A prerequisite to physics is MAT182. Students need to know law of sine/cosine, and vector concepts from trig to be successful in physics. In the past, I would spend a lot of time classify triangles (SSS, ASA, etc) to help students know which "law" to use, and this was done at the end of the semester. I did not spend time using law of sine/cosine with vector applications . Students typically scored a low B on law of sine/cosine problems. In F17, I taught the "laws" and incorporated vectors in week 4 to show students real life applications. I had a "drill/kill" day where students were at the boards solving vector application problems. Zero time was spent classifying triangles. Students had to set up the equations for both "laws", then determine which one was the most useful to solve the triangle. 100% of the students received 5/5 on the law of sine problem. 60% of the students received 5/5 on the vector law of cosine application with the remaining 40% having the correct idea. I will definitely incorporate all these activities in my trig class again.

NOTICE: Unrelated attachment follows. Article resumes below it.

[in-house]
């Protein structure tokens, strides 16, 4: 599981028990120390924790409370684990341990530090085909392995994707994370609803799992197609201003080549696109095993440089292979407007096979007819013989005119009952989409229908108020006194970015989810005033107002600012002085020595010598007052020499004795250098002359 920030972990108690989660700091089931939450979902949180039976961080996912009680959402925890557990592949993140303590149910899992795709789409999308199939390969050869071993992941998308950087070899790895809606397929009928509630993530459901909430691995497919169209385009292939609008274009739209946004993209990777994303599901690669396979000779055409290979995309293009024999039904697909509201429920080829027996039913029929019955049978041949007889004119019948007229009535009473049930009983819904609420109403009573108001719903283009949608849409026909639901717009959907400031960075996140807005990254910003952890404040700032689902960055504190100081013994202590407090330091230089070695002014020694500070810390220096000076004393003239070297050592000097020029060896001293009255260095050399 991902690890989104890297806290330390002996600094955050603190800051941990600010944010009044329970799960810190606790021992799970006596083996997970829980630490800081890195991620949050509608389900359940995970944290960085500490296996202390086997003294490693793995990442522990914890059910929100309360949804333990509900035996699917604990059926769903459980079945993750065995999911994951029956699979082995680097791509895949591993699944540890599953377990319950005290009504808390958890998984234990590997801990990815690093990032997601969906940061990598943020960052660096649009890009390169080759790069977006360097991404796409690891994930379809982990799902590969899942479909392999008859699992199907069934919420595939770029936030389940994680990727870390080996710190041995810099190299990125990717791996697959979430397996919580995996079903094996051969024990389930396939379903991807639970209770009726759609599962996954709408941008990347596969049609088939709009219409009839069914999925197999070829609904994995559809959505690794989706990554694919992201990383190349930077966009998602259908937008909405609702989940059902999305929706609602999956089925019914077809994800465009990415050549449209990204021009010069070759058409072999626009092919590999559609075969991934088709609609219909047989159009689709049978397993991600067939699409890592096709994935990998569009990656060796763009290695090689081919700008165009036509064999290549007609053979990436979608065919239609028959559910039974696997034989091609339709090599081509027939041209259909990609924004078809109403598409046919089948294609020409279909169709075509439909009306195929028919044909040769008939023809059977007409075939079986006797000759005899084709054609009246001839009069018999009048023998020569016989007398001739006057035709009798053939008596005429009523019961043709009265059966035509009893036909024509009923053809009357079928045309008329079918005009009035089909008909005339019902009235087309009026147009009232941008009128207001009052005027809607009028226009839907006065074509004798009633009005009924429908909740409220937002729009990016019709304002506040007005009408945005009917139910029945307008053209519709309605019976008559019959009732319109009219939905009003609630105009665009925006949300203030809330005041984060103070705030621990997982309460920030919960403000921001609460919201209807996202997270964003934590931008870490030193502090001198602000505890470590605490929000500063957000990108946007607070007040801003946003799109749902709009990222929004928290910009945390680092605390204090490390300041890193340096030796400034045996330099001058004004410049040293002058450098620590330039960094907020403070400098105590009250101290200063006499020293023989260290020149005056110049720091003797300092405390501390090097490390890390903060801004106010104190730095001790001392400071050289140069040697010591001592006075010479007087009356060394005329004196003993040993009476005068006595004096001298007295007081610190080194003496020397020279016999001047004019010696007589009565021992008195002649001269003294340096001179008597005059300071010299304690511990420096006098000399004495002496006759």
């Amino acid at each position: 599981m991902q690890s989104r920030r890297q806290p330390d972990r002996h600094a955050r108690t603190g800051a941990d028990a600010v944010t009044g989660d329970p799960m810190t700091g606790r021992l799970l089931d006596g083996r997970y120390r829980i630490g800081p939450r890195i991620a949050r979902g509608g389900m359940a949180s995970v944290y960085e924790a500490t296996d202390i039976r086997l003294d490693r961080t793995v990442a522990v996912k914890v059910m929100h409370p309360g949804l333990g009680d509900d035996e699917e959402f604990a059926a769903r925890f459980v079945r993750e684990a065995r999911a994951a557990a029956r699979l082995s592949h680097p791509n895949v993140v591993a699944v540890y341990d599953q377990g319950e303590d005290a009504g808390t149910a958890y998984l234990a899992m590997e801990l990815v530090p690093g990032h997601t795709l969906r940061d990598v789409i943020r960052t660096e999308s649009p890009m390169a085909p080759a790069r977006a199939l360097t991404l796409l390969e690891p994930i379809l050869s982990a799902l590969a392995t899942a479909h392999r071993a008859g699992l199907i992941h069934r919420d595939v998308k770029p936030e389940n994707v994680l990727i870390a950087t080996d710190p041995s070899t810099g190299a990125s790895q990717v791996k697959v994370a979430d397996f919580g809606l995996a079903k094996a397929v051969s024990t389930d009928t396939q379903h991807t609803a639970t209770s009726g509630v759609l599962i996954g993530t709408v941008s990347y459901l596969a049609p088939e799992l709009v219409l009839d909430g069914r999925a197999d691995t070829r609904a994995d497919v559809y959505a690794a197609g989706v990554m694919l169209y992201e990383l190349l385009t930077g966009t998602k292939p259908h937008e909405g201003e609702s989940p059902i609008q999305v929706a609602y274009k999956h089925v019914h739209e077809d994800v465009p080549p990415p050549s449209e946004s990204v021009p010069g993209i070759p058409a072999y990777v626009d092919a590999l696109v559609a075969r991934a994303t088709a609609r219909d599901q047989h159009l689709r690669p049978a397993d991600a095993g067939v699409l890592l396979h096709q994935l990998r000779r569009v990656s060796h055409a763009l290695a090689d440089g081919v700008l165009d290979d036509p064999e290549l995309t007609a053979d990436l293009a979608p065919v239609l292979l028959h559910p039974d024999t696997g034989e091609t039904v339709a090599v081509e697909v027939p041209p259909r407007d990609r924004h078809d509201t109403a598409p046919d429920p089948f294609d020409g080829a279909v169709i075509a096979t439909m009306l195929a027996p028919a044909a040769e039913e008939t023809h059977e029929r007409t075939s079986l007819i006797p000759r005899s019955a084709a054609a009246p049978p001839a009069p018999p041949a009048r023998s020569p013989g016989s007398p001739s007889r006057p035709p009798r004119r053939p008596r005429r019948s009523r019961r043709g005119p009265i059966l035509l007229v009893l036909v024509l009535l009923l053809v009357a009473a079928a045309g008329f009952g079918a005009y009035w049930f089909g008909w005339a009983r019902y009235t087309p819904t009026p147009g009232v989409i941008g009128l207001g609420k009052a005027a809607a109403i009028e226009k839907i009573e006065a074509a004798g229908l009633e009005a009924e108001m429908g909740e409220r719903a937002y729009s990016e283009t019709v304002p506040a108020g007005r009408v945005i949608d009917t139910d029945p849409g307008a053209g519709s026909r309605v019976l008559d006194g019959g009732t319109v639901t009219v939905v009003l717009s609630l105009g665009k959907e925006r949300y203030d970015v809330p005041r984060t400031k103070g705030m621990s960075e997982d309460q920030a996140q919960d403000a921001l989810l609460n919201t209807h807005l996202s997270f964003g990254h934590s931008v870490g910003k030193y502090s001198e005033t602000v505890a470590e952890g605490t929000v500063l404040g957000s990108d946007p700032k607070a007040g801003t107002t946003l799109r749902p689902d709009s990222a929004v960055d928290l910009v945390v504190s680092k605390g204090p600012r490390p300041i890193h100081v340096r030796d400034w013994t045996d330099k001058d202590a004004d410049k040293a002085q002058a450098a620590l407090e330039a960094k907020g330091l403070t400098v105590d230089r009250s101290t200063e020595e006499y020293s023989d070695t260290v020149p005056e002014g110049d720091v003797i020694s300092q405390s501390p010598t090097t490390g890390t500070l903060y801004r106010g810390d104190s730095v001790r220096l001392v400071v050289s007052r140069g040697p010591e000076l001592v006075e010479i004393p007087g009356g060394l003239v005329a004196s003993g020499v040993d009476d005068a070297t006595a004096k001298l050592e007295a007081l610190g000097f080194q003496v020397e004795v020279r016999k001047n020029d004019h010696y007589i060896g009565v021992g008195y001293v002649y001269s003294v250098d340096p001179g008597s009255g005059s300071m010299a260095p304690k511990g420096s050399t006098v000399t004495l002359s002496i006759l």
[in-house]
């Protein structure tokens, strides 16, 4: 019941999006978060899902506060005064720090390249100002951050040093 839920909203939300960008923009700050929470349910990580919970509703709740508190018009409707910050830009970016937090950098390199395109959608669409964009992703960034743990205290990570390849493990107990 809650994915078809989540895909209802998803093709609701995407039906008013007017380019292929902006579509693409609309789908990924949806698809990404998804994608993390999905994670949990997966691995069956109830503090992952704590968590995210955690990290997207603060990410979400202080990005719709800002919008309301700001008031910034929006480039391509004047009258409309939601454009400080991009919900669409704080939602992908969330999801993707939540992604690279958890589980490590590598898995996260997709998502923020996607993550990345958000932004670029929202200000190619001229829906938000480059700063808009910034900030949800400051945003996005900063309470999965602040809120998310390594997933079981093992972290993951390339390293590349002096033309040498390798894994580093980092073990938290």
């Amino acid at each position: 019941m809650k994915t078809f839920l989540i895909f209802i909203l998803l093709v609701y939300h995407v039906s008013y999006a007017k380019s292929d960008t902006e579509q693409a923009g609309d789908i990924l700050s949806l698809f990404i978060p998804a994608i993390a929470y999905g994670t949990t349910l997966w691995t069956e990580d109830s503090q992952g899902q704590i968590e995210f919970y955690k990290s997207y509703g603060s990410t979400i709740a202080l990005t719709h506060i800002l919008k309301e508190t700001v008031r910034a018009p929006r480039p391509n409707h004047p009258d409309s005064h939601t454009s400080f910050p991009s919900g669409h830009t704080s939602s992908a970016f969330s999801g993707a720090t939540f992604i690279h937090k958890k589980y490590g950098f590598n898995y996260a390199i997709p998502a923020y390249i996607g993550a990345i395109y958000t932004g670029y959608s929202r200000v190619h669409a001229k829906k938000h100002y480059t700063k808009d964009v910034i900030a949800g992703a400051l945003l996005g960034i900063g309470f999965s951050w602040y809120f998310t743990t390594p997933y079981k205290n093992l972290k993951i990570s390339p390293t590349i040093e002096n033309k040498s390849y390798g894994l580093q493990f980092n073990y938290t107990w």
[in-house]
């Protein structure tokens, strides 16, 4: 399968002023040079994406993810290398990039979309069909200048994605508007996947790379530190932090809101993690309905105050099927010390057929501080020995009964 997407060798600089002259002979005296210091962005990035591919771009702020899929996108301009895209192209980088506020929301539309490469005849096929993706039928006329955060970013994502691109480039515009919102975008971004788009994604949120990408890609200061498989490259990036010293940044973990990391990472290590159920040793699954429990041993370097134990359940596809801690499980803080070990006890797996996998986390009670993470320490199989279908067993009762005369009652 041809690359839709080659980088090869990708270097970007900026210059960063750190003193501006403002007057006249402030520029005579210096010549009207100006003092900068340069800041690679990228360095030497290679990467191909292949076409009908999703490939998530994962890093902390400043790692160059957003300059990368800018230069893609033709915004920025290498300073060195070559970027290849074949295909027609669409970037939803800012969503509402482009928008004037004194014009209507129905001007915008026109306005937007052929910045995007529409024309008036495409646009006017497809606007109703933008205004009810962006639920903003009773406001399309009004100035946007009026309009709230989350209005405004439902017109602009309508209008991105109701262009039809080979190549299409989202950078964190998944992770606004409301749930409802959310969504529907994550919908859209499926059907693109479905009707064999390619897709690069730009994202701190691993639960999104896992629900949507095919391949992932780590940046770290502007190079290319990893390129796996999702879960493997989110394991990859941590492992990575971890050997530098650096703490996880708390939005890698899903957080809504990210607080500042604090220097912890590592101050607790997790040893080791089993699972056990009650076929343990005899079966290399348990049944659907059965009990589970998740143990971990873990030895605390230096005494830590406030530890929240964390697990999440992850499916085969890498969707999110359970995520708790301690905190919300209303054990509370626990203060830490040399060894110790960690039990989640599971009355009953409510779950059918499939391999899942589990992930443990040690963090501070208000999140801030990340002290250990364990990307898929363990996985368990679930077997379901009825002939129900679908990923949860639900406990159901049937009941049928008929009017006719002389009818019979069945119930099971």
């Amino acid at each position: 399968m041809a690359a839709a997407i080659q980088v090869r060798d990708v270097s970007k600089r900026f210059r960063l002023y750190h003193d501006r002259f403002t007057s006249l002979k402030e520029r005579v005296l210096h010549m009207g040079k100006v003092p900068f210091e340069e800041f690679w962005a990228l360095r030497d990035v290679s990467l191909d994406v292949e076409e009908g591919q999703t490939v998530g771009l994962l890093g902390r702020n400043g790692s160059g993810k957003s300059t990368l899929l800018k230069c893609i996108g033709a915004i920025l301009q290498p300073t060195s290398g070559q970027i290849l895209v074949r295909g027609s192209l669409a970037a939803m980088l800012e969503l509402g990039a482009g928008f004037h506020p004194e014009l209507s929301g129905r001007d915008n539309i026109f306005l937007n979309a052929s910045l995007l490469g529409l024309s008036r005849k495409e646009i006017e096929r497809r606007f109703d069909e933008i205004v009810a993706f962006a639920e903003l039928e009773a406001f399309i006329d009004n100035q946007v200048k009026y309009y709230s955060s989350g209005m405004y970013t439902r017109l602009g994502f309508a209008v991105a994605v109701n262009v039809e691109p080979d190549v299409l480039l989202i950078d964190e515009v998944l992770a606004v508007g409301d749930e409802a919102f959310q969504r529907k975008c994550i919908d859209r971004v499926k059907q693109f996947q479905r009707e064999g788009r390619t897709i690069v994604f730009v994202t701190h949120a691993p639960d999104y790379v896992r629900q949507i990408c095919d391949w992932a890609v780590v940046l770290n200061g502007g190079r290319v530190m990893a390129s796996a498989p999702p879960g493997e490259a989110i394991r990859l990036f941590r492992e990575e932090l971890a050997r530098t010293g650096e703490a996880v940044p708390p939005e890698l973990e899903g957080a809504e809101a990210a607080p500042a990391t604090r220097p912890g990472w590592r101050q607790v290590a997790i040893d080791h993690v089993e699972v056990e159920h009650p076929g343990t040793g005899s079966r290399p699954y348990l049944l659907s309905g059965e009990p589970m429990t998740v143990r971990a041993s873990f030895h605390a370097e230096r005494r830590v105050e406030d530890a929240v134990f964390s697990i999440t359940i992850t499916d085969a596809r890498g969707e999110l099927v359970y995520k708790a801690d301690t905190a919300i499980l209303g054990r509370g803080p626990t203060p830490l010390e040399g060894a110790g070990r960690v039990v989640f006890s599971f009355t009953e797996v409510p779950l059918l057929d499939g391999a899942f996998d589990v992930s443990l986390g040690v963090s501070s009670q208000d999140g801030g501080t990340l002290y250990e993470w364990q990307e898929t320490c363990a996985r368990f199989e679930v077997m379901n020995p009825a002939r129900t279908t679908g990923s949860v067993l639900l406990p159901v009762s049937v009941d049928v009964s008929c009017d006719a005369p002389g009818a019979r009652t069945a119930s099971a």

## Comments

Thu, 10/19/2017 - 2:24pmNote: I also had students do a journal this semester. Students have to explain, in great detail, how to do problems. Students must summarize the day's events, provide examples with explanations, and include any questions they may still have. This is my first semester incorporating journals. I will be submitting another CATS on my experience with journals this semester.

Tue, 11/14/2017 - 5:08amBecky and Dwain, This is an intersting CATS. You had successful results after making changes plus you included journal writing. I especially like that you included real life examples. It would be interesting to see what those examples are so we can learn more on how math is connected to the real world. We know it is but I want to learn more about it. :) I am looking forward to the analysis of the journals. Thank you for sharing, Olga

Mon, 11/20/2017 - 12:23pmBecky and Dwain, thank you for your continued innovative ideas to stregthen our STEM students. I look forward to seeing the CATS of your journals since I use them in my classes and am hoping there are some ideas I can steal :-)